|Community Development and Panchayats||258.00||298.00|
|State Centre for Research and Training in Rural Development.||7.00||10.00|
|TOTAL -II- Rural Development||614.00||712.00|
|III. Special Area Programme|
|Border Area Development Programme||210.00||210.00|
|Total - III - Border Area Development||210.00||210.00|
|IV. Irrigation and Flood Control|
|Major and Medium Irrigation||120.00||52.00|
|Command Area Development|
|Flood Control Projects||67.00||66.00|
|Total -IV -Irrigation and Flood Control||587.00||738.00|
|V. Energy -|
|Non-Conventional sources of Energy (NRSE)||45.00||60.00|
|Total -V- Energy||3590.00||3920.00|
|VI. Industry and Minerals :-|
|Village and Small Industries||122.00||123.00|
|Sericulture and Weaving||105.00||113.00|
|Industries (Other than Village and Small Industries)||588.00||407.00|
|Total - VI- Industries and Minerals||895.00||723.00|
|Roads and Bridges||3000.00||3600.00|
|Other Transport Services||96.00||80.00|
|Total - VII-Transport||3274.00||3830.00|
|VIII. Science, Technology and Environment|
|Scientific Research including Science and Technology||32.00||55.00|
|Ecology and Environment||8.00||20.00|
|Total-VII- Science, Technology and Environment||40.00||75.00|
|IX. General Economic Services|
|Secretariat Economic Services||17.00||30.00|
|Survey and Statistics||12.00||23.00|
|Weights and Measures||10.00||10.00|
|Total -IX- General Economic Services||197.00||254.00|
|B. SOCIAL SERVICES :-|
|X. Education, Sports, Arts and Culture|
|Art and Culture||71.00||75.00|
|Sports and Youth Services||272.00||275.00|
|Total-X- Education, Sports, Arts and Culture||1848.00||2400.00|
|XI Health :-|
|Medical and Public Health||709.00||760.00|
|Total -XI- Health||709.00||760.00|
|XII Water Supply, Housing and Urban Development:-|
|Water Supply and Sanitation||1135.00||1415.00|
|House Building advance||150.00||....|
|TOTAL -XII- Water Supply, Housing and Urban Development.||2121.00||2301.00|
|XIII. Information and Publicity|
|Information and Publicity||100.00||113.00|
|Total -XIII- Information and Publicity||100.00||113.00|
|XIV. Welfare of Schedule Castes, Scheduled Tribes and Backward Classes.|
|Welfare of Schedule Castes Scheduled Tribes and Backward Classes.||2.00||2.00|
|Total-XIV- Welfare of Schedule Caste Scheduled Tribes and Backward Classes.||2.00||2.00|
|XV. Labour and Labour Welfare :-|
|(a) Labour Welfare||4.25||5.00|
|(b) Craftsmen Training||28.75||16.50|
|(c) Employment Services||24.00||12.50|
|Total -XV-Labour and Labour Welfare||57.00||34.00|
|XVI. Social Welfare and Nutrition|
|Social Security and Welfare Nutrition||50.00||218.00|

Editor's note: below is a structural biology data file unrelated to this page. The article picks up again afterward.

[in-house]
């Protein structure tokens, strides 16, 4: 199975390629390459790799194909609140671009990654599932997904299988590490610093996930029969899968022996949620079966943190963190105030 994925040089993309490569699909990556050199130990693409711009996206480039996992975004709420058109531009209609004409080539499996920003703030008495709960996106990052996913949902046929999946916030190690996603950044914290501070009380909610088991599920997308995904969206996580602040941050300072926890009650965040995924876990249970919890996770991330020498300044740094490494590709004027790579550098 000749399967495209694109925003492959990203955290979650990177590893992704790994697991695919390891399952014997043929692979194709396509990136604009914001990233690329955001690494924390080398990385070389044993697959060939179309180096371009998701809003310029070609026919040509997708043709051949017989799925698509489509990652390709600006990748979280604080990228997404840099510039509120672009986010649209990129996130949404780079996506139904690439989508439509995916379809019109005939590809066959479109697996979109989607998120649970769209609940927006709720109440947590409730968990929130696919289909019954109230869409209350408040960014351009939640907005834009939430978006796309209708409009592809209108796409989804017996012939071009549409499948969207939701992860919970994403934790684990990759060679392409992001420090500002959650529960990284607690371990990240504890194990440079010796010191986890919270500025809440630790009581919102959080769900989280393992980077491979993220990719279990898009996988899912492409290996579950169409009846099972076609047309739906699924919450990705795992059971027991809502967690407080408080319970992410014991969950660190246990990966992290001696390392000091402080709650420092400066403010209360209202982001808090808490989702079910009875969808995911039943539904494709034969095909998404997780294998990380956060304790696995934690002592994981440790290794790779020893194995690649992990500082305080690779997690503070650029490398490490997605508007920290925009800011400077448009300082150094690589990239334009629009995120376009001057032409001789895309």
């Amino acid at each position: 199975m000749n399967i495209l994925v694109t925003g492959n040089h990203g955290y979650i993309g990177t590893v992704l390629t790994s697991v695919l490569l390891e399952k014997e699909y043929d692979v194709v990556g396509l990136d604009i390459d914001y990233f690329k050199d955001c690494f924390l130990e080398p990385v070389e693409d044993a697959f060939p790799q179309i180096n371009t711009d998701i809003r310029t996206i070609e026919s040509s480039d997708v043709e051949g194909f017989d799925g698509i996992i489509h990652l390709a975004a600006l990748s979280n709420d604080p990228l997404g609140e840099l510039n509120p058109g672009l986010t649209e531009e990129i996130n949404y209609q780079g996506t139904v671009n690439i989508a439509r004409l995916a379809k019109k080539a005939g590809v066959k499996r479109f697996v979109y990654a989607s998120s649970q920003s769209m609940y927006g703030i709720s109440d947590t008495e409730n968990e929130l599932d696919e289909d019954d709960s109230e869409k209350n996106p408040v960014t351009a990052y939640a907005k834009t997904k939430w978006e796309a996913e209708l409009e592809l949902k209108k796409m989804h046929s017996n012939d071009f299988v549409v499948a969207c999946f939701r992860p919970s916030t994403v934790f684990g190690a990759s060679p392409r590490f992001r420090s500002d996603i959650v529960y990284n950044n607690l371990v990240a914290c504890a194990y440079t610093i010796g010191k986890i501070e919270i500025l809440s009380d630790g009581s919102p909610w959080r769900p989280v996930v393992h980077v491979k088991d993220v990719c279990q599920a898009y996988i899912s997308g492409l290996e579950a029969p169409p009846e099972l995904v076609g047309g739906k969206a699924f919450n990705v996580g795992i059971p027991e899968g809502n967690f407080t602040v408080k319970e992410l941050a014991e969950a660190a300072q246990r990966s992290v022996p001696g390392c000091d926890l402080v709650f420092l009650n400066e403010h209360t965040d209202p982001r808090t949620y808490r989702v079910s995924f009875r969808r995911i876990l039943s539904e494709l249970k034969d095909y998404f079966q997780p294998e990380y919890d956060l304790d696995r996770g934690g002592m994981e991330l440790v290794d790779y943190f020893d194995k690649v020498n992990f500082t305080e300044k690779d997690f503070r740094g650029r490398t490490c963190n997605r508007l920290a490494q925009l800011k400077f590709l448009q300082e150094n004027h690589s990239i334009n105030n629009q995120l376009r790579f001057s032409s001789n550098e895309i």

|(a) Special Nutrition Programme by Social Welfare Department|
|(b) Special Nutrition Programme by Community Development Department.||25.00||----|
|(c) Midday Meal Programme by Education Department|
|Total -XVI- Social Welfare and Nutrition||75.00||218.00|
|XIV. Other Social Services-|
|Aid to Municipalities||50.00|
|Total -XVII - Other Social Services||50.00||--|
|Total -B-SOCIAL SERVICES||4962.00||5828.00|
|GENERAL SERVICES :-|
|XVIII General Services :-|
|Stationery and Printing||60.00||118.00|
|Aid to District Councils||150.00||150.00|
|Patrolling of National Highways||--||--|
|Administrative Training Institute||--||--|
|Total - XVIII - General Services||540.00||773.00|
THE FINANCIAL POSITION FOR THE YEAR 1991-92 WITH THOSE OF THE PREVIOUS YEARS.
|(Rs. in Lakhs)|
|Capital under the Consolidated Fund||25,56.86||42,68.13||53,13.90||57,38.90||70,49,35|
|Capital Receipt under the Contingency Fund||9,78.82||4,08.76||6,00.00||15,51.06||5,55.20|
|Capital Receipt under the Public Account||16,22,13.02||17,20,50.67||16,60,24.79||17,55,56.45||17,66,85.40|
|Capital Expenditure under the Consolidate Fund||93,46,.87||91,91.98||1,37,83.19||1,39,22.37||1.67,64.43|
|Capital Expenditure under the Contingency Fund||9,78.82||4,08.91||12,00.00||15,95.71||5,55.20|
|Capital Expenditure under the Public Account||16,45,84.95||17,14,00.77||16,56,59.79||16,88,45.20||17,62,74.57|
|NET RESULT :-|
|(a) In Revenue Account||(+)77,68.96||(+)50,41.76||(+)38,29.37||(+)30,85.47||(+)23,31.71|
|(b) Outside Revenue Account||(-)91,61.94||(-)42,74.10||(-)87,04.29||(-)15,16.87||(-)93,04.25|
|(c) All Accounts excluding the opening and closing Balance||(-)13,92.98||(+)7,67.66||(-)48,74.92||(+)15,68.60||(-)69,72.54|
** The difference of Rs.6.07 lakhs between the closing balance of 1988-89 and the opening balance of 1989-90 is due to belated adjustment on account of opening of non-banking treasuries at Sohra and Resubelpara during 1989-90, which was made by Shillong Treasury during the same year.